Get to know Talli Dippold, CEO, The Holocaust Memorial Resource and Education Center of Florida
You have you been directly impacted by the horrors of the Holocaust. Tell us about that.
Even though all four of my grandparents were Holocaust survivors, no one talked about it. It was just a thing that we were aware of, but we never heard stories from them. We just knew that we didn’t have extended family. They didn’t have parents or siblings. My grandmother finally told us she had left testimony with the Shoah Foundation, Steven Spielberg’s project at the University of Southern California. [More than 56,000 survivors have their video testimonies in USC Shoah Foundation’s visual history archive.] Then we started doing our own digging. As happens frequently with Holocaust survivors they don’t really talk to their children about it, but once the grandchildren start to ask, they will open up.
Do you think without this experience you would still be in this field?
I think I would have chosen to do this work in some capacity. I do think a lot of my passion comes from understanding what it’s like. There are issues here many people can relate to. Many of us have grandparents who had past traumatic experiences, whether it was war, poverty or race issues they didn’t really want to talk about.
How has coming into this new position been for you?
It’s been a phenomenal 11-month period because this organization was so well known in the community and well-established. It was easy to step into the role even during the leadership transition. I could say I’m here and I’m here for the long run. The reason it’s been so easy is because Tess Wise [founder and Holocaust survivor] wrote the mission statement that is so universal, so timeless. Her desire to use the lessons of the Holocaust to fight all forms of hate is relevant. Many organizations have had to readjust their mission or change the way they do things. We have not had to. Our 35-year legacy is stronger than ever.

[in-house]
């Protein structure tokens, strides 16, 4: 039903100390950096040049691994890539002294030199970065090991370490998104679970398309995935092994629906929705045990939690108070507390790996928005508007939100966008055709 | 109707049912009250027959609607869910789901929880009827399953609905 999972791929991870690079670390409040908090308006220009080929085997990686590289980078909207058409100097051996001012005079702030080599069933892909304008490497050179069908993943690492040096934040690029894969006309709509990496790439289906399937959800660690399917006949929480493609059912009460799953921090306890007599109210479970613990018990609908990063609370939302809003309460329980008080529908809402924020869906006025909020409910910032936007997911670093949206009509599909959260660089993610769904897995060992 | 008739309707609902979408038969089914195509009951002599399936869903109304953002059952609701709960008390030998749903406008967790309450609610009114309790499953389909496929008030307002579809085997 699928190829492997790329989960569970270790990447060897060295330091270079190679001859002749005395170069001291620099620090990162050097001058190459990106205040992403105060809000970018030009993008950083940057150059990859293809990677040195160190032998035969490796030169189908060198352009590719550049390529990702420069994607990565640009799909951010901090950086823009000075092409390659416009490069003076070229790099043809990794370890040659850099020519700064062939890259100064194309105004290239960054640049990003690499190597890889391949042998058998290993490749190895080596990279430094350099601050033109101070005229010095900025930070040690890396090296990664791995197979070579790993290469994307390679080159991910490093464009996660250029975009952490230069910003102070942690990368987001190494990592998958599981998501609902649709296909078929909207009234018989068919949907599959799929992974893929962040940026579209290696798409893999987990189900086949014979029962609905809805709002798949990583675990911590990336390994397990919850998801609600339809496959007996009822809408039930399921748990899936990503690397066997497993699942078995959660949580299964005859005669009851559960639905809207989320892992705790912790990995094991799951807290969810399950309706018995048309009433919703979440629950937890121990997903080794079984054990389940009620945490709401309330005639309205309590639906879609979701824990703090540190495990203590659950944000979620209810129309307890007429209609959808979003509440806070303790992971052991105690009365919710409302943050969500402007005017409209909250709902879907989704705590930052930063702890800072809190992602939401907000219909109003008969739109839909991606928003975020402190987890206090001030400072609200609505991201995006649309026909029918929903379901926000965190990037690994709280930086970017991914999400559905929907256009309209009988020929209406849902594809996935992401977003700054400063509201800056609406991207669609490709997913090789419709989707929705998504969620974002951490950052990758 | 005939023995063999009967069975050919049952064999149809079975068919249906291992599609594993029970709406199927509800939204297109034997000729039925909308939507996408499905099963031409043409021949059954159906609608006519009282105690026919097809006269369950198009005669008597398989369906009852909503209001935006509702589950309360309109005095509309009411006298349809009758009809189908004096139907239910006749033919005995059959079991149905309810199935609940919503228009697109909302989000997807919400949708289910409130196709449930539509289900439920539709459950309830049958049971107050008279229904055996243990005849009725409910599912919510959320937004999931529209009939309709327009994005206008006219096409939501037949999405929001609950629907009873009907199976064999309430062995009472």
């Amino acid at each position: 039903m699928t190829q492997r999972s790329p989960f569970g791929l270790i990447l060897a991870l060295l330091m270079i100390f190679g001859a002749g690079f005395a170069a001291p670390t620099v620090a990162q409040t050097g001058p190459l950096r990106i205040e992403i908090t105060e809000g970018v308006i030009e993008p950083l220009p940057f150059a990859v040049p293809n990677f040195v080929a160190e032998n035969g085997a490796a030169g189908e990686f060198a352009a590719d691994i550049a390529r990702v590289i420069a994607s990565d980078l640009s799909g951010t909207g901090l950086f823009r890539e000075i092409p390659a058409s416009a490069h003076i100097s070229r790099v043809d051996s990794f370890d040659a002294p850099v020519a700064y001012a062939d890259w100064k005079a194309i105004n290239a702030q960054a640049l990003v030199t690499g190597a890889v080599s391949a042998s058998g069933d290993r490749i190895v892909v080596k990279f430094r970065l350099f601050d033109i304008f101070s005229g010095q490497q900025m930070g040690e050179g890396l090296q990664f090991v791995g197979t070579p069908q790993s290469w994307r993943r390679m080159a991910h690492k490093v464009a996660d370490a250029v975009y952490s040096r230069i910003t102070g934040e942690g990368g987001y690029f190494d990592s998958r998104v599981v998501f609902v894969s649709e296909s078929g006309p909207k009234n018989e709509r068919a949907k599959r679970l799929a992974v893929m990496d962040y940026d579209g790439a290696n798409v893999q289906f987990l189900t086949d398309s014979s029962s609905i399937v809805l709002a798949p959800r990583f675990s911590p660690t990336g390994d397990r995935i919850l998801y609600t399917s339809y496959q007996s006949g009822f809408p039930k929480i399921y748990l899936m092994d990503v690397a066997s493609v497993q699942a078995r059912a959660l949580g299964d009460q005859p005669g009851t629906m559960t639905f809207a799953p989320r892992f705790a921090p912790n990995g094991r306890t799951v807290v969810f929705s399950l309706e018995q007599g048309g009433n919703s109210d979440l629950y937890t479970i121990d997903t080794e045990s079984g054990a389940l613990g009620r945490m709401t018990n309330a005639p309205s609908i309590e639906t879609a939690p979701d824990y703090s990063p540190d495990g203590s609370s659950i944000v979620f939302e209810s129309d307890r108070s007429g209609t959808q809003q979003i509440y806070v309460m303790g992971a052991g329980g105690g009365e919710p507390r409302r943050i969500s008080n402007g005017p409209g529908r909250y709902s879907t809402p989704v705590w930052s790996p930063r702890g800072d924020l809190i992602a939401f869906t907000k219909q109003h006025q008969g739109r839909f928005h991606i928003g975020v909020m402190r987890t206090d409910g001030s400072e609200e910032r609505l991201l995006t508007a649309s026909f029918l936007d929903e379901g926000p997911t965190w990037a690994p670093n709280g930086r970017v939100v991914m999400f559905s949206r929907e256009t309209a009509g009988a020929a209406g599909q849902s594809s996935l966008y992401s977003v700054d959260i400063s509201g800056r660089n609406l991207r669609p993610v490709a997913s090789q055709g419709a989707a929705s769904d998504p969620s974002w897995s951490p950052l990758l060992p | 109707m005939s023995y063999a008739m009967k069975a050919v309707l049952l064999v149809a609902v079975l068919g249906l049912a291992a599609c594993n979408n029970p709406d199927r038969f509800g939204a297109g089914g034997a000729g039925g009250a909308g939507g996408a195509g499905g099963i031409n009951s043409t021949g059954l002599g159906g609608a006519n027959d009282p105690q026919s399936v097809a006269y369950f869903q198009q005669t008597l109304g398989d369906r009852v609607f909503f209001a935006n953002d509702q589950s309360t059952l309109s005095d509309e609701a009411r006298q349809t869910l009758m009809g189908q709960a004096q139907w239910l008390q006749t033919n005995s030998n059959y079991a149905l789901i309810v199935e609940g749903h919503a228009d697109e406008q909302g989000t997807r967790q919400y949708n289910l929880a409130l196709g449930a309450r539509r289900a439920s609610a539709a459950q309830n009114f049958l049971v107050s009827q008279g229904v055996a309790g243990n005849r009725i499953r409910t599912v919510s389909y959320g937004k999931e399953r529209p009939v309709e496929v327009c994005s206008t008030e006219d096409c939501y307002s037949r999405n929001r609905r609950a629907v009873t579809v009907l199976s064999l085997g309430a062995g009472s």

Why do you think there has been such a rise in divisiveness?
A lot of the hatred is being fueled by online platforms. It used to be if you had something to say it was face to face. But now there is this entire underbelly that not only allows people to be anonymous but also to find other like-minded people. People turn to these platforms when they are disgruntled, when there are economic challenges and when they feel democratic ideals are being challenged. Our mission is more relevant than ever.
A lot of your programs are education based. Can you tell us about some of them?
We have the UpStanders program [a bullying prevention initiative] for children. We also want to help the educators. This summer we have a teachers’ institute to help educators find the best resources for their students. Even further, what we are hearing from the community is how to control how our children are using social media. As a society we are going to have to address some of these challenges.
And you have a big project on the horizon, the Holocaust Museum for Hope & Humanity that will be located downtown on the former Orlando Chamber of Commerce site. What can you tell us about that?
We are looking forward to the new museum being more centrally located for better access for students as well as tourists and community members. Downtown Orlando is an incredible gateway to culture, and we feel like we will be a wonderful addition to what already exists. The museum is partnering with the USC Shoah Foundation because of the shared mission to tell the story of the Holocaust through the voices of those who lived it.
We will always use the Holocaust as the lens through which we view other genocides and historic moments. And everything will be engaging and interactive – we are really building a museum for the next generation. The biggest challenge in building a new museum is operating the existing one – finding the balance between the need to be relevant in the moment and in the future. We want to resonate and be cutting edge years from now, but we are here to address the challenges of today.
For mor information, visit holocaustedu.org.